New network for Black business owners aims to make entrepreneurship a little less 'lonely'

Cherie Warner-Richard, the entrepreneur behind Cee Wee Designs, was among those at the launch of the Southwestern Ontario Black Entrepreneurship Network (SWOBEN) in Hamilton on Dec. 5. (Cara Nickerson/CBC - image credit)
Cherie Warner-Richard, the entrepreneur behind Cee Wee Designs, was among those at the launch of the Southwestern Ontario Black Entrepreneurship Network (SWOBEN) in Hamilton on Dec. 5. (Cara Nickerson/CBC - image credit)

Even before starting her business, Cherie Warner-Richard said she had an "entrepreneurial bug."

Growing up around her entrepreneurial grandmother and her "crafty" mother inspired her to become who she is today.

"I feel like they laid the foundation for me to be brave enough to take on this challenge," said Warner-RIchard, who owns Cee Wee Designs, a bag and accessories store.

Cee Wee Designs was among businesses at the launch of the new Southwestern Ontario Black Entrepreneurship Network (SWOBEN), which aims to serve as a "dynamic resource for Black business owners, entrepreneurs and non-profit leaders" in the greater Hamilton and Windsor areas, according to their website.

From the island of Tobago to Hamilton

Warner-Richard said her business started back home in the island of Tobago around 10 years ago, when she made a bag for herself.

"People saw it and they would ask me, 'I like your bag. Where did you get it from?' I said, 'Oh, I made it.'"

She said when people started asking if they could buy one from her, she was confused, but thought, "You want me to make one and you pay me for it?"

As more people asked, Warner-Richard started to realize it might not be such a crazy idea.

Cara Nickerson/CBC
Cara Nickerson/CBC

She started moving back and forth from Trinidad and Tobago to Canada eight years ago when she got married, and eventually stayed in Hamilton.

Today, she sells her bags and accessories on her website.

She said her home inspires her designs.

"I am from the Caribbean. We have a [bright] sun, we like bright colours … I like to create statement pieces. I want you to love your bag, your earrings, whatever it is."

'I was convinced I had something'

For Beko Mbeko-Edem, who was also at the SWOBEN launch event Dec. 5 in Hamilton, inspiration for his hot-sauce business Beko Foods Inc. also comes from family, as he grew up fascinated with cooking.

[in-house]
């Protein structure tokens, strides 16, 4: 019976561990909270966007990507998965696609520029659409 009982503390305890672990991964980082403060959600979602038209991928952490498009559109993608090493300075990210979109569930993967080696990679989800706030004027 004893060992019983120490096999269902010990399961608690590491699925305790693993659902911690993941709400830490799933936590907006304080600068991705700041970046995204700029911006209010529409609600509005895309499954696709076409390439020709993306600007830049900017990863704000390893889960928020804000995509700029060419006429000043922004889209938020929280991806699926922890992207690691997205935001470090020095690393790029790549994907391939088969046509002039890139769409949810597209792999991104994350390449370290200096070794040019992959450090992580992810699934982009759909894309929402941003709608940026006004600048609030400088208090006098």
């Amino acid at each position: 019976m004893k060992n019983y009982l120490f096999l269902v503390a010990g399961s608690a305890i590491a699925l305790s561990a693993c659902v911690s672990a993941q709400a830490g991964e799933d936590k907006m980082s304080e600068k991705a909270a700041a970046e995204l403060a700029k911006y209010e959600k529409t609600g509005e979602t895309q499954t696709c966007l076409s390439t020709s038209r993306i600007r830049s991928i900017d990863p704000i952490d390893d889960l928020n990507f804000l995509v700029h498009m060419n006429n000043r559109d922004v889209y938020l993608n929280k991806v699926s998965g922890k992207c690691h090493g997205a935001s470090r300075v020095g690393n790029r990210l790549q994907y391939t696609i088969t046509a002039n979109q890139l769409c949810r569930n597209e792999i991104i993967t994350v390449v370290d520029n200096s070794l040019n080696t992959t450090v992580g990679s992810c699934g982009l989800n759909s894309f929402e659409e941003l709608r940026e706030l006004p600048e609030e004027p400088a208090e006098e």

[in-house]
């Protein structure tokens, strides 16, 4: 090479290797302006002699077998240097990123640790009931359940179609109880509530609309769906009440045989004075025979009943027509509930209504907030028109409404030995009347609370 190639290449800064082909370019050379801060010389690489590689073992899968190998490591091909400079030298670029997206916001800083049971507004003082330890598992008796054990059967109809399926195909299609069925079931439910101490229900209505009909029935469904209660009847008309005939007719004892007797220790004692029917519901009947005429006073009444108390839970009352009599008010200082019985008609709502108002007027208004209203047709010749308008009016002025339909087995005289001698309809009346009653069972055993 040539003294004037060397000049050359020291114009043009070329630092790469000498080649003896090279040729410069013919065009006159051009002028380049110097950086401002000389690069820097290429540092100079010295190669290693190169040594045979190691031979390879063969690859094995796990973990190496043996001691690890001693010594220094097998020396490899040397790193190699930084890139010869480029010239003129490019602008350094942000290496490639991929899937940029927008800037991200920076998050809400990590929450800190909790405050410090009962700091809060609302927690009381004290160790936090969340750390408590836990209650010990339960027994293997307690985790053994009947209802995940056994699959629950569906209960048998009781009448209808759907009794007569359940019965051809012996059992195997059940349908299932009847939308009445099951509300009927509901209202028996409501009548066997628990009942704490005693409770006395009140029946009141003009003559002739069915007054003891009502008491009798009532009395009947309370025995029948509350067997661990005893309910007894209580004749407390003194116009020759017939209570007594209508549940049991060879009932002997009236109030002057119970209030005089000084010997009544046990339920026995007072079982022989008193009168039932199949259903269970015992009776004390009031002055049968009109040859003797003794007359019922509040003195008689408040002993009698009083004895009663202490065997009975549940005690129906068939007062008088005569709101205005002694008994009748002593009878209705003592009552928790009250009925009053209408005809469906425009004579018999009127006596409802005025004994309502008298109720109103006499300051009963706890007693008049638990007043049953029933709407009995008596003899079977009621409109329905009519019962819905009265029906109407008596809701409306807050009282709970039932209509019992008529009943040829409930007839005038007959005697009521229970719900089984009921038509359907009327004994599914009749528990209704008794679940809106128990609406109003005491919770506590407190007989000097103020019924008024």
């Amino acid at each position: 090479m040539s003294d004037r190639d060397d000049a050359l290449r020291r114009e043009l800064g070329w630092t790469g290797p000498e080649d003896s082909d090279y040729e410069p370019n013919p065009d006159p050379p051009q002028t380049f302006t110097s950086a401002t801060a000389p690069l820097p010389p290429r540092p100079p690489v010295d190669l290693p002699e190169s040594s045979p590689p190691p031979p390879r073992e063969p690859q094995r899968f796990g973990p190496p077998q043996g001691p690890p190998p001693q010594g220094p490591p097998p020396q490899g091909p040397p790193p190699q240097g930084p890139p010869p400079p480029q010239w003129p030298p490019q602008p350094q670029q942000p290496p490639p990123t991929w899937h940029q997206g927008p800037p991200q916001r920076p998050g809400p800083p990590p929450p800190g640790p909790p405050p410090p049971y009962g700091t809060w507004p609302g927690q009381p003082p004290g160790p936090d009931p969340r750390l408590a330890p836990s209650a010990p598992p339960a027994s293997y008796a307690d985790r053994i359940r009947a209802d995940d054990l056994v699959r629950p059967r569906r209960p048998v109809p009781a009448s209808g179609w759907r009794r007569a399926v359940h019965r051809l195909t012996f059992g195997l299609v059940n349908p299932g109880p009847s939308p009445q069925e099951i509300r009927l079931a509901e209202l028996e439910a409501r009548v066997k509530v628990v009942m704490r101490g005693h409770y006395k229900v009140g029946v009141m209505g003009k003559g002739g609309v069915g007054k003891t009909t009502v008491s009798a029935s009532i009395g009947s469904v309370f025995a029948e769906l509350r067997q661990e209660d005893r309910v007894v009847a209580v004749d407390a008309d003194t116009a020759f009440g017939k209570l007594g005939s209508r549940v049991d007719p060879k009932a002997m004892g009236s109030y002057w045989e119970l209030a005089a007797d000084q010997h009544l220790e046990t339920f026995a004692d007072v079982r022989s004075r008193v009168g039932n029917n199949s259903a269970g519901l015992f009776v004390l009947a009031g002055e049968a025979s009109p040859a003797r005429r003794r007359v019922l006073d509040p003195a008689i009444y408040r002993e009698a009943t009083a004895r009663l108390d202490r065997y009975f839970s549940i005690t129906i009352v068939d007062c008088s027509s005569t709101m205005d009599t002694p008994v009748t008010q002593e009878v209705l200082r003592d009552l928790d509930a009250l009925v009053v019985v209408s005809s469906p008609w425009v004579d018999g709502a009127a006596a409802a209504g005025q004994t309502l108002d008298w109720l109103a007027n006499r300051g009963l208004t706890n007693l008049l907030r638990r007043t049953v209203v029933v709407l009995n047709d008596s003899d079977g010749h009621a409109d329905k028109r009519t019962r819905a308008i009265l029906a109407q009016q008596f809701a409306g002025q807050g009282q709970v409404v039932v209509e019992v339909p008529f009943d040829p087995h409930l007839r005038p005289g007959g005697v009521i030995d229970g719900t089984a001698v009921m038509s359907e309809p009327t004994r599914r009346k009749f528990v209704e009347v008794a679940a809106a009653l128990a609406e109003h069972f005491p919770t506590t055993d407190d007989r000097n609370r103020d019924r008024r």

By age four, Mbeko-Edem was already helping out in the kitchen making brownies.

But it wasn't until he visited Nigeria as a child that he was truly blown away by the process of bringing food "from farm to table."

Submitted by Beko Mbeko-Edem
Submitted by Beko Mbeko-Edem

Mbeko-Edem graduated from Humber College in 2010 and decided he wanted to start a business.

"There was no representation of African food on a major level, or major scale. It wasn't sought after in a way that was [accessible] to the public."

He said he tried a couple of different things, but in 2017, his third business attempt was successful.

Submitted by Beko Mbeko-Edem
Submitted by Beko Mbeko-Edem

"One day I decided to make a pepper sauce. I didn't really sell anything, because it was too hot.

"But I was convinced that I had something and just decided to say, 'You know what — I'm gonna get this flavour out there.'"

His hot sauces are now sold in several locations across the Hamilton and Toronto areas, including the Nigerian restaurant Taste of Lagos, and through his own website.

A network for Black entrepreneurs

The SWOBEN launch event also served as a pop-up market.

"Our focus is to see how we can empower Black entrepreneurs to succeed in their field of business to become the best," said Henry Elui, manager at Empowerment Squared, which leads the network.

The network was funded through a $1.9-million investment from the federal government to Empowerment Squared.

"I really hope as many entrepreneurs as possible are able to access the programs that they're going to be offering," said Warner-Richard.

She added that, in her case, making the bags is only half of the business.

"You still need to learn the skills to do your accounting and bookkeeping, to do your taxes or contracts. So I'm really looking forward to the courses that [SWOBEN] will be offering, and the assistance that they'll be giving to entrepreneurs."

Cara Nickerson/CBC
Cara Nickerson/CBC

Elui said programs like SWOBEN help Black entrepreneurship, which is very "unique."

"Entrepreneurship is a very lonely job, and the right advice doesn't mean you can excel.

"So that's what we want to achieve with this … our strategy is to work with different partners and advisers who consciously work with these businesses to accelerate their goals."

Leo Nupolu Johnson, executive director of Empowerment Squared, said he hopes events like the one Dec. 5 "are not a one-off."

"I'm hoping that we can leverage this opportunity to sustain it so that even after the lifespan of this program, the effort does not end."

For more stories about the experiences of Black Canadians — from anti-Black racism to success stories within the Black community — check out Being Black in Canada, a CBC project Black Canadians can be proud of. You can read more stories here.

CBC
CBC